Synopsis (from Amazon)
In a very near future a functionally illiterate America is about to collapse. But don’t tell that to poor Lenny Abramov, proud author of what may well be the world’s last diary. Despite his job at an outfit called ‘Post-Human Services’, which attempts to provide immortality for its super-rich clientele, death is clearly stalking this cholesterol-rich morsel of a man. And why shouldn’t it? Lenny’s from a different century. He TOTALLY loves books (or ‘printed, bound media artifacts’ as they’re now known), even though most of his peers find them smelly and annoying. But even more than books, Lenny loves Eunice Park, an impossibly cute and impossibly cruel 24-year-old Korean-American woman who just graduated from Elderbird College with a major in ‘Images’ and a minor in ‘Assertiveness’. When riots break out in New York’s Central Park, the city’s streets are lined with National Guard tanks, and patient Chinese creditors look ready to foreclose on the whole mess, Lenny vows to convince his fickle new love that in a time without standards or stability, there is still value in being a real human being.
I bought this book as a kindle daily deal book. I probably wouldn’t have bought it if it was full price. I was interested enough in the future type idea to get it as an impulse buy, but if it had been full price that would probably have made me less interested- like I didn’t think it would be worth it. I think actually my reservations were correct.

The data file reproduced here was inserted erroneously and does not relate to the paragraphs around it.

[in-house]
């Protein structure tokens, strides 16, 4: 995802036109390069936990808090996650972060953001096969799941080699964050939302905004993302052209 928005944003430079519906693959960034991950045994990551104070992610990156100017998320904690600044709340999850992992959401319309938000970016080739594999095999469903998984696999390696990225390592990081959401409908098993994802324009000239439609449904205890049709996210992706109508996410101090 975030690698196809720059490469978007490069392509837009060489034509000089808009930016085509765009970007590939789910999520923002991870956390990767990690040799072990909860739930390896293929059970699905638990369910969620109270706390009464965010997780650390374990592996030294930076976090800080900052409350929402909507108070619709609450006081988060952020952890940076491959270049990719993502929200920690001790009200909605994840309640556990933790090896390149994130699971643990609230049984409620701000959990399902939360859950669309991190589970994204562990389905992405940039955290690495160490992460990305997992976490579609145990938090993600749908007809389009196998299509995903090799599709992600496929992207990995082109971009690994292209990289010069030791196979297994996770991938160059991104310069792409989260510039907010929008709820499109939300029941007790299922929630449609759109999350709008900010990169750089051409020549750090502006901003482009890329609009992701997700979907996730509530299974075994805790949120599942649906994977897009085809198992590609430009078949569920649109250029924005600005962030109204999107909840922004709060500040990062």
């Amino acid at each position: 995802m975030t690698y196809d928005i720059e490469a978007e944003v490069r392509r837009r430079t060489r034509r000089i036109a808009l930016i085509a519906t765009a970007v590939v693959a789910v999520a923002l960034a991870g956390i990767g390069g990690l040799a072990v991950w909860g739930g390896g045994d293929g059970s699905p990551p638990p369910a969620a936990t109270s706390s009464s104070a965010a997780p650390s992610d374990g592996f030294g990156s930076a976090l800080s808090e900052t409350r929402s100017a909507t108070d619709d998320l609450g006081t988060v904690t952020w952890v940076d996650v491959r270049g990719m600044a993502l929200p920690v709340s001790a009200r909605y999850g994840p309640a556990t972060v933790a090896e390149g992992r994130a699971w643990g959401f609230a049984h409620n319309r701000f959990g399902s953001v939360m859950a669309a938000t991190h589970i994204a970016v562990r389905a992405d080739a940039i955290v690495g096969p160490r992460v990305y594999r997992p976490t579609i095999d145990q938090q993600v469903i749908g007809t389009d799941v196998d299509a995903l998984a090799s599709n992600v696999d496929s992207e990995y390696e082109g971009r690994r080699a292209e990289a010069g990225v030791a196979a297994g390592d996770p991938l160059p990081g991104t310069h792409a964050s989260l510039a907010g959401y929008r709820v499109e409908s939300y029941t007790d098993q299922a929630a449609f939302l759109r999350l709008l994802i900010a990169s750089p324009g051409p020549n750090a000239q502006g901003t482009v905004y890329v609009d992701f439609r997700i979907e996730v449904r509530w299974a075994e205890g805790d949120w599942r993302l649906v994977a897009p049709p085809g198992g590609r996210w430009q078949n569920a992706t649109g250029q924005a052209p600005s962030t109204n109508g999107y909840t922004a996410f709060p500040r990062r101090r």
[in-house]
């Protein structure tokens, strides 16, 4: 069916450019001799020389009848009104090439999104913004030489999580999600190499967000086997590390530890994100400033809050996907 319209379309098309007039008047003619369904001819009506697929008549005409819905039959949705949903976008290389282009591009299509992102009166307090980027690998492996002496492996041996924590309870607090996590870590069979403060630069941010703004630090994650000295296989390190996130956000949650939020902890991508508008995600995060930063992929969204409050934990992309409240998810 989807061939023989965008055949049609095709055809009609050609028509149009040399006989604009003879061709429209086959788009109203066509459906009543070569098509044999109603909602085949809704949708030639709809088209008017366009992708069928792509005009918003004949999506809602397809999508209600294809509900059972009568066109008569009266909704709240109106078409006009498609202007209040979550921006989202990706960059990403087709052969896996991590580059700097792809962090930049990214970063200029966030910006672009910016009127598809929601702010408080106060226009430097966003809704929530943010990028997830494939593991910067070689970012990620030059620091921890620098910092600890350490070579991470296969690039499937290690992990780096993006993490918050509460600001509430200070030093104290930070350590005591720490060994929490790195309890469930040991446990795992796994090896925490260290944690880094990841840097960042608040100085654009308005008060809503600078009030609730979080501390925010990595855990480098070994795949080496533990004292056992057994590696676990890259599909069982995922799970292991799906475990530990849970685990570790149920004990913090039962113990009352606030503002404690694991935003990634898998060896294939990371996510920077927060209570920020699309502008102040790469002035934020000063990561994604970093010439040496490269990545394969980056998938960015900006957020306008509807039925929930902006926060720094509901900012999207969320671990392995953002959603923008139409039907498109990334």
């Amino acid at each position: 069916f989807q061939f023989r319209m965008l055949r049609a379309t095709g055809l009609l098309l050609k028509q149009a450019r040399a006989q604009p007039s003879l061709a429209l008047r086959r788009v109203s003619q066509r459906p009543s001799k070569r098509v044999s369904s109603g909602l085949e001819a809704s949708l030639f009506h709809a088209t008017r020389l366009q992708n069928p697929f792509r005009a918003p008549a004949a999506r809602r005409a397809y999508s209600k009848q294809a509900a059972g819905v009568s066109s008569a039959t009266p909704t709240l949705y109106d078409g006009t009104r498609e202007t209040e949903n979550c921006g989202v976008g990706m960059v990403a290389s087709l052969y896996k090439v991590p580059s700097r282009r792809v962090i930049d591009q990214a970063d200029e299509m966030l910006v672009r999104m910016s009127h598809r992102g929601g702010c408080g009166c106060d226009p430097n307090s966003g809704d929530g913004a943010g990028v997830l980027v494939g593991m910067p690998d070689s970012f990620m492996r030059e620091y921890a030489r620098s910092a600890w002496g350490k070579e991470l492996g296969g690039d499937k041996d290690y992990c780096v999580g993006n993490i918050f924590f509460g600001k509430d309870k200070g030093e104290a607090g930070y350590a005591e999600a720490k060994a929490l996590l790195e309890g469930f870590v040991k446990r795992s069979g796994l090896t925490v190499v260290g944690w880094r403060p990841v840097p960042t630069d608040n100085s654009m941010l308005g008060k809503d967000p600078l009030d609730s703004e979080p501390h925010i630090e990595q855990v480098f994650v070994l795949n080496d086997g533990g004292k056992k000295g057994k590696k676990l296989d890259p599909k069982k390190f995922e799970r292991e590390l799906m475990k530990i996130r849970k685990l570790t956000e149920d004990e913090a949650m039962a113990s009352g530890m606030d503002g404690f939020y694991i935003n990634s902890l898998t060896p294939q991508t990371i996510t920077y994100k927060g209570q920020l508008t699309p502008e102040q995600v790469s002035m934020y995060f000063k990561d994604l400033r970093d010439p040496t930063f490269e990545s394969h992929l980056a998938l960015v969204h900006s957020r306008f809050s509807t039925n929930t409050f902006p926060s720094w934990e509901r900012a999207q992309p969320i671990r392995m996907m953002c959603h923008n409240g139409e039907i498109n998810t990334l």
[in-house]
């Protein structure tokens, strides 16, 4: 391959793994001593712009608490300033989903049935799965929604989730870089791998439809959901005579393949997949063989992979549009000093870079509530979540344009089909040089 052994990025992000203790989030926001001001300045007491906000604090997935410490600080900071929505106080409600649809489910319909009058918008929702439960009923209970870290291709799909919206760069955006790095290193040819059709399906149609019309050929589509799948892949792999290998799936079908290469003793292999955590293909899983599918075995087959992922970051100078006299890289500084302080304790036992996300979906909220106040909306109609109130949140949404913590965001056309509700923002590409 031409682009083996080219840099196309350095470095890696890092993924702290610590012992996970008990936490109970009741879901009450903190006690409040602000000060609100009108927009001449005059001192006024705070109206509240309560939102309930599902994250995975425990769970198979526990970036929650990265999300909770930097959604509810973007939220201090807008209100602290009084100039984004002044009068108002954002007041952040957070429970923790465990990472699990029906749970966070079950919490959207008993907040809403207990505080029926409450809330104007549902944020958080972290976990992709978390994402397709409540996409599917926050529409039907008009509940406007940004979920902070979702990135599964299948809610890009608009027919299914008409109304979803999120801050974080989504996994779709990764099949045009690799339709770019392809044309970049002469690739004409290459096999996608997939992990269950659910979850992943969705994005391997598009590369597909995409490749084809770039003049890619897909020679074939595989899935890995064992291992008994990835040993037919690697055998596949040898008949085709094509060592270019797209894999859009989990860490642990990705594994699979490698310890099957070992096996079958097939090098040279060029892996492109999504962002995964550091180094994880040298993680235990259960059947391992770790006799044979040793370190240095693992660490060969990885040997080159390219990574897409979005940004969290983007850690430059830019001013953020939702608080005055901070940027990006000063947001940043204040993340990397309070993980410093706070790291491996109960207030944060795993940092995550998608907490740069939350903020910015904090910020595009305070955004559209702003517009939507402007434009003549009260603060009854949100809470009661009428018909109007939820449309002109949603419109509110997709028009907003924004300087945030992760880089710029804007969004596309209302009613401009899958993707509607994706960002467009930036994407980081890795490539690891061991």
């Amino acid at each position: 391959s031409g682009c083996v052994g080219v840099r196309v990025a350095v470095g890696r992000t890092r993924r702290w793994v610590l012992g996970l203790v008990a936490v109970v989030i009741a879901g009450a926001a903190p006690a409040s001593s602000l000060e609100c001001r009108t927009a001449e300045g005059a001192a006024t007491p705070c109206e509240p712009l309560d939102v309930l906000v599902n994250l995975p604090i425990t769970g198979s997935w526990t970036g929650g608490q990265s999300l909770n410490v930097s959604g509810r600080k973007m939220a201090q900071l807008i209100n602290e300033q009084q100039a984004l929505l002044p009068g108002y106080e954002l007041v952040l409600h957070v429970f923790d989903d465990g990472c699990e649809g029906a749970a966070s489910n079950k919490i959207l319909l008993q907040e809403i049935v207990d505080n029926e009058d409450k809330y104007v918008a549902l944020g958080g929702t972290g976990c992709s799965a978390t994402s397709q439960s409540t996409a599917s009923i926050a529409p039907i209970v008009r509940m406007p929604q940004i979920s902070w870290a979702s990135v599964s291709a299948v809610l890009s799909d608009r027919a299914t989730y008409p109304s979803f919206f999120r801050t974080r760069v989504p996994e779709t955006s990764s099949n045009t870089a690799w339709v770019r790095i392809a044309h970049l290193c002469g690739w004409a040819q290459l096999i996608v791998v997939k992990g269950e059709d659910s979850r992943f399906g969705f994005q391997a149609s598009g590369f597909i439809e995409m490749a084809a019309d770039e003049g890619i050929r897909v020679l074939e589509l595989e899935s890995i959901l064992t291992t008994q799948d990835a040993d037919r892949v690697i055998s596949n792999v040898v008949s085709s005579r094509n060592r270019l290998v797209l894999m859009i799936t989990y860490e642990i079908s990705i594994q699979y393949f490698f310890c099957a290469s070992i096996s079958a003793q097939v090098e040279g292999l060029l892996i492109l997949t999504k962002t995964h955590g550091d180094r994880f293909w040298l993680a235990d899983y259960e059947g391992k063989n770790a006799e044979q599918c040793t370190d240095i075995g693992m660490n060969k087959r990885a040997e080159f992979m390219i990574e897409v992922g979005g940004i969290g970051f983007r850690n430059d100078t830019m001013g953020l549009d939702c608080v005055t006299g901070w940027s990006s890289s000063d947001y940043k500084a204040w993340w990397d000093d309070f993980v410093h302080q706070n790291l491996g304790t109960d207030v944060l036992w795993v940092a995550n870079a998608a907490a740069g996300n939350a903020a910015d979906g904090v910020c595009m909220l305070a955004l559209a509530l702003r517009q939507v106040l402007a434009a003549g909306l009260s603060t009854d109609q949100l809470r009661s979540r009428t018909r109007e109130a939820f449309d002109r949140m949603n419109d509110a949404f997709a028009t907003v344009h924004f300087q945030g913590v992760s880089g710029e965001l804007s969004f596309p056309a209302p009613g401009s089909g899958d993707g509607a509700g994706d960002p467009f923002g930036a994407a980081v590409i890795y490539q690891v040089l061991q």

Although I did find some of the ideas about the future interesting, such of the idea of paying for ‘life extension’ (i.e. nano-robots who ‘fix’ you from inside out and make you younger), and everybody’s use of an ‘apparat’ (which is a kind of combined smart phone, facebook, I.D. card type gadget, which knows, and shows others everything about you). In some ways the future is realistic. The idea of sharing data about yourself isn’t new, neither is the idea of doing everything on your phone. You can find other people where you are on foursquare, facebook and some dating sites. Nano-robots exist and there is an industry made up with making one appear younger and more attractive. Having a credit card isn’t uncommon, and neither is living on credit. Certainly there are certain aspects that were interesting from that point.
The characters however I did not like. I thought Lenny was a bit of an idiot to be frank. He just followed everyone else. He thought he loved Eunice after one night. He kept thinking they were perfect even when they had arguments all the time. I found him rather self-obsessed. Even in terms of that ‘future’ he was a bit dim, he didn’t seem to understand modern language, or his apparat, or even his friends. In fact all that I can say I liked about him is that he actually read real books, in an age where books were seen as a bit disgusting!
Eunice if anything was more self-obsessed, but in her it was more forgivable as it seemed to be a product of her culture. If anything she was more naive than anything else. I can’t really say more than that without spoiling the book.
Certainly I wouldn’t call it a love story. Maybe sad if I imagine a world could be like this.
Hardback- Large Print (£19.91)